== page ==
I have just returned the AASL Forum on School Librarians in the Anytime Anywhere Learning Landscape and as usual for this intense two-day institute I am precariously balanced between the excitement of new ideas (and old ones in new guises) and a sense of overwhelm, wondering how I can integrate everything and manage the ongoing learning curve. I was gratified that several of the concepts presented such as the importance of questions and need to teach kids to be open to failure, I had also addressed in previous blog posts. Everything however, was framed in the context of what does it mean to be a 24/7 library—present “Anywhere/ Anytime.”
The bottom line is in order to be relevant in todays’ world, our resources must always be accessible, and we as librarians are responsible for making that happen. Students and faculty should be able to access your online catalog, databases, and e-reference from whatever is their preferred device. You are always “open” when you are involved in online collaboration with teachers via Google Drive, participate in blended learning with stations for making audio and/or video presentions, Your website and the content you put on it is still another way you are available 24/7.
But all this won’t make you an intrinsic part of the 21st century learning landscape unless you recognize the importance of being a leader in your building. According to Ann Martin and Kathleen Roberts you need to be able to self-assess, manage people and technology, develop leadership dispositions (attitudes, behaviors, habits of mind, — see the Disposition strand in the AASL Standards for the 21st-Century Learner for examples), communicate effectively (across all types of platforms), and accept responsibility.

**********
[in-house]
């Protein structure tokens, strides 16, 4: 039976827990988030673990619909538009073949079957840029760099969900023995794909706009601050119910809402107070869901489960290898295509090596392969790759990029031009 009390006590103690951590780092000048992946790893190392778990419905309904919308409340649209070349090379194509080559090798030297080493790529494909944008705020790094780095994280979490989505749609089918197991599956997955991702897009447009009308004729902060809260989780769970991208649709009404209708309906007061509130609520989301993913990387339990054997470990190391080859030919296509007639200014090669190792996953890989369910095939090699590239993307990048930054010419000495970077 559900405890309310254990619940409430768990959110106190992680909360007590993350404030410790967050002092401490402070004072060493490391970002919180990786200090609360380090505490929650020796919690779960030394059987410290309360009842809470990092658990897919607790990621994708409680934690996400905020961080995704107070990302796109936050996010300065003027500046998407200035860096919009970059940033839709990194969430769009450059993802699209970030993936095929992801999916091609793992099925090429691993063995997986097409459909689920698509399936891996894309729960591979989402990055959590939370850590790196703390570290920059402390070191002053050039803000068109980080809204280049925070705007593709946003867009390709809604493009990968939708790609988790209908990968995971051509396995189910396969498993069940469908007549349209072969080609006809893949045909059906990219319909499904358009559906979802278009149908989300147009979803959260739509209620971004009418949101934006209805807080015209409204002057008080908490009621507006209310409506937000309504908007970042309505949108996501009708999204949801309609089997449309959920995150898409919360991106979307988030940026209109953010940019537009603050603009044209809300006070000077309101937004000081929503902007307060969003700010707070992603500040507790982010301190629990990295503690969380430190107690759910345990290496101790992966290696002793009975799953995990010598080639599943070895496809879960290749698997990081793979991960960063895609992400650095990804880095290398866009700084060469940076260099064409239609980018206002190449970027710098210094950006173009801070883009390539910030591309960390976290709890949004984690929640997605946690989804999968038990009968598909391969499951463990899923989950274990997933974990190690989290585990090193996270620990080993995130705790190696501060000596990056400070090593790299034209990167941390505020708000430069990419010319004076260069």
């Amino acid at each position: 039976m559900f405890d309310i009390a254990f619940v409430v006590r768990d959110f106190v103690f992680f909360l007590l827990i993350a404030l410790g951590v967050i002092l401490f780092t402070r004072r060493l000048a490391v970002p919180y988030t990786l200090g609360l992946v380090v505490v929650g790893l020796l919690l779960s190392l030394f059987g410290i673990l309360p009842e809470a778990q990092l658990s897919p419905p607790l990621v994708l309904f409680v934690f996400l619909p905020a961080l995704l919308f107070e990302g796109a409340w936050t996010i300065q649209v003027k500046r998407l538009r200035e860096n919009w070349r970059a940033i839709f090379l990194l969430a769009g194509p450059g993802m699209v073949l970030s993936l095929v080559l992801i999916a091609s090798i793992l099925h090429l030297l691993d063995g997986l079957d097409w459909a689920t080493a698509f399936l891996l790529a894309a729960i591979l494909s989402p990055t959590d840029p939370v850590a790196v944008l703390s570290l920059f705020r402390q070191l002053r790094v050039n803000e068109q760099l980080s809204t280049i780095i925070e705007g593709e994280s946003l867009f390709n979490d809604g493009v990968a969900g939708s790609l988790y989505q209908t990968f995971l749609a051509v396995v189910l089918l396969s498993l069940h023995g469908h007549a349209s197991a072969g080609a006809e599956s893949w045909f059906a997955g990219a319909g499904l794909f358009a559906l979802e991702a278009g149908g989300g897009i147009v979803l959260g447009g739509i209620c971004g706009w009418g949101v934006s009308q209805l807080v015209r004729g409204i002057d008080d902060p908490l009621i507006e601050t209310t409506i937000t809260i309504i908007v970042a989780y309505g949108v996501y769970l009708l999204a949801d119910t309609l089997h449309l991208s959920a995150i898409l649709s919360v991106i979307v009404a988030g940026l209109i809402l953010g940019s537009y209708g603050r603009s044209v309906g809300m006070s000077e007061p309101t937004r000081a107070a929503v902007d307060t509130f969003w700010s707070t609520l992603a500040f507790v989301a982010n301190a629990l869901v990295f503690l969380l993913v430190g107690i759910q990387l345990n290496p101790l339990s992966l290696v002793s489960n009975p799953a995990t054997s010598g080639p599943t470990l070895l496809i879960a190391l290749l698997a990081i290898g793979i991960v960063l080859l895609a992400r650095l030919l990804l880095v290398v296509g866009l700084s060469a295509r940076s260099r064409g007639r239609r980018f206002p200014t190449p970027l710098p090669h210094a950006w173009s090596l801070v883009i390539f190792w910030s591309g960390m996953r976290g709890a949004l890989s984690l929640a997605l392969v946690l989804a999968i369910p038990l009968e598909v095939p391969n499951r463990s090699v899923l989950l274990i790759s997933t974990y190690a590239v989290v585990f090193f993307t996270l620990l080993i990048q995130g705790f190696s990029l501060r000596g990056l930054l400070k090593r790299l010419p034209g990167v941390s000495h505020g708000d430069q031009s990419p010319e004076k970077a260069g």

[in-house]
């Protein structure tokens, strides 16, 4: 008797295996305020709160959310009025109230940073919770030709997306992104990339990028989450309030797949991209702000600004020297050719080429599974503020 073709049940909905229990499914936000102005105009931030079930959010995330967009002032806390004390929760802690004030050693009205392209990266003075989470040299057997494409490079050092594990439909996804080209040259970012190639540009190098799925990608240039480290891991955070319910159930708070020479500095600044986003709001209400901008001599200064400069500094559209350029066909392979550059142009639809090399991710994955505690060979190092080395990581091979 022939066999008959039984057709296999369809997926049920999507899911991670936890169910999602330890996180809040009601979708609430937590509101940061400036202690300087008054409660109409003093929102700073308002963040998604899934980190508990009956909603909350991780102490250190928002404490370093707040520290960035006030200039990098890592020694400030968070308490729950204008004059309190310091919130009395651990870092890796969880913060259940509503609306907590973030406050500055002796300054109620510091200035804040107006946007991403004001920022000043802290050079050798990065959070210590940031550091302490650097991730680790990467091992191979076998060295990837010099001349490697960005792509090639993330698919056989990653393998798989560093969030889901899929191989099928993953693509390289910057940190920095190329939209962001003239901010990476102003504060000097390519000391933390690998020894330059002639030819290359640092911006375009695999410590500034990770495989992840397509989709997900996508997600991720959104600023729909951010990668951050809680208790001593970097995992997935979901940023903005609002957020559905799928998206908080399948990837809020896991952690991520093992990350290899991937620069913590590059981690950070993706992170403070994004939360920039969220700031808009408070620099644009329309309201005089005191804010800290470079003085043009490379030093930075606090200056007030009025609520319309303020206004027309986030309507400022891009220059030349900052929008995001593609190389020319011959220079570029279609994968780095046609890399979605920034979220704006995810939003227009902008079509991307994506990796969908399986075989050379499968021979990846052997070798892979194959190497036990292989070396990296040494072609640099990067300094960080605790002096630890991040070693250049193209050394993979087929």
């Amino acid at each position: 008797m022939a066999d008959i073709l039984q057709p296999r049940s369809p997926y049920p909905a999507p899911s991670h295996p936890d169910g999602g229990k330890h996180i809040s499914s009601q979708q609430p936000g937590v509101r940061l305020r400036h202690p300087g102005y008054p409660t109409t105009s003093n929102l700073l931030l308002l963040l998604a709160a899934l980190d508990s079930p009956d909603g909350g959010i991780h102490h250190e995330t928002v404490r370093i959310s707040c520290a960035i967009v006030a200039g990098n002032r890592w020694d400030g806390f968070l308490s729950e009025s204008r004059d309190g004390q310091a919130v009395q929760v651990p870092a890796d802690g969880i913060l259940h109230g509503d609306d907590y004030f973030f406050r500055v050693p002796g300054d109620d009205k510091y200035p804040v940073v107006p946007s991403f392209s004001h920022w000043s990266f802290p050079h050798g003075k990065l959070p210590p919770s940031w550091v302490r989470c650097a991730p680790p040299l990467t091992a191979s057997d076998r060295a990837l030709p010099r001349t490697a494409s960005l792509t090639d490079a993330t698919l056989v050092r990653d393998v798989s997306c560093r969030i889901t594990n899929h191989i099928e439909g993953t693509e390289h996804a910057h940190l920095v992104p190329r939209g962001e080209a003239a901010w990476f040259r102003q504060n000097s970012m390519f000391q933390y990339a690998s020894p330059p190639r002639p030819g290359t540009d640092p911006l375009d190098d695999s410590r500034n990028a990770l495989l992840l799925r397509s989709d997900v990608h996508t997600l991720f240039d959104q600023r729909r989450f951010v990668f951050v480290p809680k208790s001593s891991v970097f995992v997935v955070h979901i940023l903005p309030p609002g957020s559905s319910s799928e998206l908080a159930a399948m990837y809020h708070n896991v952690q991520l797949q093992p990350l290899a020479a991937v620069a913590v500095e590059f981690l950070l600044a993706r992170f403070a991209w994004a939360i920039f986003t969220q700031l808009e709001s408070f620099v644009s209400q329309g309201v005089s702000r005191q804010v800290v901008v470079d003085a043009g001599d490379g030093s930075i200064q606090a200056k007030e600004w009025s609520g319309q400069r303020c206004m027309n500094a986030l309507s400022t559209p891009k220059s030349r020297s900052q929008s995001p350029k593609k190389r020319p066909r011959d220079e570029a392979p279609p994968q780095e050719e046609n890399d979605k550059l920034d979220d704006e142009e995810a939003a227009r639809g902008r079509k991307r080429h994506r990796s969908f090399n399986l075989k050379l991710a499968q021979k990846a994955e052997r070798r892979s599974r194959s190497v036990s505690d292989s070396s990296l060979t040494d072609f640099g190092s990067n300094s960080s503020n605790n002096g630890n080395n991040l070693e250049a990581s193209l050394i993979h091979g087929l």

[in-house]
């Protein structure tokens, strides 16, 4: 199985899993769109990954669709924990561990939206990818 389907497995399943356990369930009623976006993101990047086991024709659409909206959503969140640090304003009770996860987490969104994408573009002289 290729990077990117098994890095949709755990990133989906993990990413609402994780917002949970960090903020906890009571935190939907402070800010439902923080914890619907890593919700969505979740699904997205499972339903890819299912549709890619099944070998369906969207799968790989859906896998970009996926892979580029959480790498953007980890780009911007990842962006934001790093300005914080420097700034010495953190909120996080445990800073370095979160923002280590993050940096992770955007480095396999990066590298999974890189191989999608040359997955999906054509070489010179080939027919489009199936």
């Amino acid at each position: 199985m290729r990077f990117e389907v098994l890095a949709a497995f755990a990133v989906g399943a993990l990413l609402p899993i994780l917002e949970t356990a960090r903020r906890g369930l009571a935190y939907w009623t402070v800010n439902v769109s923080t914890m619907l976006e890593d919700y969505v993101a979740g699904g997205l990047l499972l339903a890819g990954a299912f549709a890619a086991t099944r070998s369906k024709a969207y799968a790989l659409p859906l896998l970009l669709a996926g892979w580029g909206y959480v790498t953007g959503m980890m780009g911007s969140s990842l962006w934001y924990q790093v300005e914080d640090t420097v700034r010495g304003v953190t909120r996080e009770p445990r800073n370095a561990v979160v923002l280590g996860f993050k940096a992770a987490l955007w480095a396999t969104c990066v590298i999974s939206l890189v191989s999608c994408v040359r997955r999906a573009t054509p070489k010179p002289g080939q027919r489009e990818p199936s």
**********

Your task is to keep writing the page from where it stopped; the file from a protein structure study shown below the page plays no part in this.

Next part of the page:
Communication is a huge piece of being Anywhere/Anytime. According to keynoter David Warlick, “every 5 seconds there are 417 tweets, 50 new Facebook members, and 120,370 Google searches.” YouTube is the second largest website and the #2 search engine. Outside the classroom, our students are constantly learning by asking questions and exchanging knowledge and skills. They learn complex games without instructions by asking questions and learn to success by getting it wrong. We need to translate this quest for knowledge and the acceptance of “failure” as part of the process into what happens within the library and classroom.
I urge you to check #aasl14 for the conversations that occurred and some of the great links included, one of them being a 15 minute YouTube video covering 15 of the AASL’s Best Websites for Teaching and Learning and Best Apps for Teaching and Learning. The Genius Hour was also mentioned by several participants.
Some questions we were asked to consider: How can I make this learning environment talk back to the learner? How can it require learners to exchange knowledge? How can I add value for the learner? And some final words from David Warlick as to what our business is,”…it is not just what you you can be trained to achieve, but it’s what you can resourcefully accomplish, and “It is not a ‘Race to the Top’ but it is a joyful exploring, discovering, and inventing The Future!”